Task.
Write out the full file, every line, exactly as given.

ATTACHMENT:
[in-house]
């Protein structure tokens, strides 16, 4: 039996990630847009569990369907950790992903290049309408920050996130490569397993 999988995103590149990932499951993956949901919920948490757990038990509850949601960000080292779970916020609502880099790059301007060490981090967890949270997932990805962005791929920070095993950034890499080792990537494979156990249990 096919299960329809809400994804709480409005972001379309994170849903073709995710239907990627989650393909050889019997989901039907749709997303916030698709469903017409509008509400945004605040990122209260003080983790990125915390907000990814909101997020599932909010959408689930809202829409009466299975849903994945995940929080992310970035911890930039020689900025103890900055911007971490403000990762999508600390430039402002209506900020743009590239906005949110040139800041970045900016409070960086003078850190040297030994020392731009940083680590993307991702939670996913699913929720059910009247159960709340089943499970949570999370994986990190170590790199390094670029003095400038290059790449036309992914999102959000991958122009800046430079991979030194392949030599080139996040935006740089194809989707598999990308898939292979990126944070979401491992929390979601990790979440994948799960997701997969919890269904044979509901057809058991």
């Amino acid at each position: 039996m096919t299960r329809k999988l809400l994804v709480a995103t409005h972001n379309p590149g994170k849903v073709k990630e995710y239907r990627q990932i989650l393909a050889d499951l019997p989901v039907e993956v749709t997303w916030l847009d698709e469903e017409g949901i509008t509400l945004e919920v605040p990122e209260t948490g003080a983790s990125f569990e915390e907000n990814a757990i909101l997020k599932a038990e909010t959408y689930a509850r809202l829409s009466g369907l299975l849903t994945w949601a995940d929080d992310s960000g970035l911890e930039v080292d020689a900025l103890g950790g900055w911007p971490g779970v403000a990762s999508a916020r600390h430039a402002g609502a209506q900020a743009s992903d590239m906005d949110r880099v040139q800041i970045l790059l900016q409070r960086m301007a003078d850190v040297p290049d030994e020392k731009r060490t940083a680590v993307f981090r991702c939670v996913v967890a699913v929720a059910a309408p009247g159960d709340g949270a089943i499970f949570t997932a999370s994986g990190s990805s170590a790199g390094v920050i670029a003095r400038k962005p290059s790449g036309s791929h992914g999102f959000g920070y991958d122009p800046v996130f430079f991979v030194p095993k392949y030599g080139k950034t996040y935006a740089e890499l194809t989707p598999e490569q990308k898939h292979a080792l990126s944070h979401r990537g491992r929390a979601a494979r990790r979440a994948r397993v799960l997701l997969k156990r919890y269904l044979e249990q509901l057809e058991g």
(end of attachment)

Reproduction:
[in-house]
């Protein structure tokens, strides 16, 4: 039996990630847009569990369907950790992903290049309408920050996130490569397993 999988995103590149990932499951993956949901919920948490757990038990509850949601960000080292779970916020609502880099790059301007060490981090967890949270997932990805962005791929920070095993950034890499080792990537494979156990249990 096919299960329809809400994804709480409005972001379309994170849903073709995710239907990627989650393909050889019997989901039907749709997303916030698709469903017409509008509400945004605040990122209260003080983790990125915390907000990814909101997020599932909010959408689930809202829409009466299975849903994945995940929080992310970035911890930039020689900025103890900055911007971490403000990762999508600390430039402002209506900020743009590239906005949110040139800041970045900016409070960086003078850190040297030994020392731009940083680590993307991702939670996913699913929720059910009247159960709340089943499970949570999370994986990190170590790199390094670029003095400038290059790449036309992914999102959000991958122009800046430079991979030194392949030599080139996040935006740089194809989707598999990308898939292979990126944070979401491992929390979601990790979440994948799960997701997969919890269904044979509901057809058991």
């Amino acid at each position: 039996m096919t299960r329809k999988l809400l994804v709480a995103t409005h972001n379309p590149g994170k849903v073709k990630e995710y239907r990627q990932i989650l393909a050889d499951l019997p989901v039907e993956v749709t997303w916030l847009d698709e469903e017409g949901i509008t509400l945004e919920v605040p990122e209260t948490g003080a983790s990125f569990e915390e907000n990814a757990i909101l997020k599932a038990e909010t959408y689930a509850r809202l829409s009466g369907l299975l849903t994945w949601a995940d929080d992310s960000g970035l911890e930039v080292d020689a900025l103890g950790g900055w911007p971490g779970v403000a990762s999508a916020r600390h430039a402002g609502a209506q900020a743009s992903d590239m906005d949110r880099v040139q800041i970045l790059l900016q409070r960086m301007a003078d850190v040297p290049d030994e020392k731009r060490t940083a680590v993307f981090r991702c939670v996913v967890a699913v929720a059910a309408p009247g159960d709340g949270a089943i499970f949570t997932a999370s994986g990190s990805s170590a790199g390094v920050i670029a003095r400038k962005p290059s790449g036309s791929h992914g999102f959000g920070y991958d122009p800046v996130f430079f991979v030194p095993k392949y030599g080139k950034t996040y935006a740089e890499l194809t989707p598999e490569q990308k898939h292979a080792l990126s944070h979401r990537g491992r929390a979601a494979r990790r979440a994948r397993v799960l997701l997969k156990r919890y269904l044979e249990q509901l057809e058991g």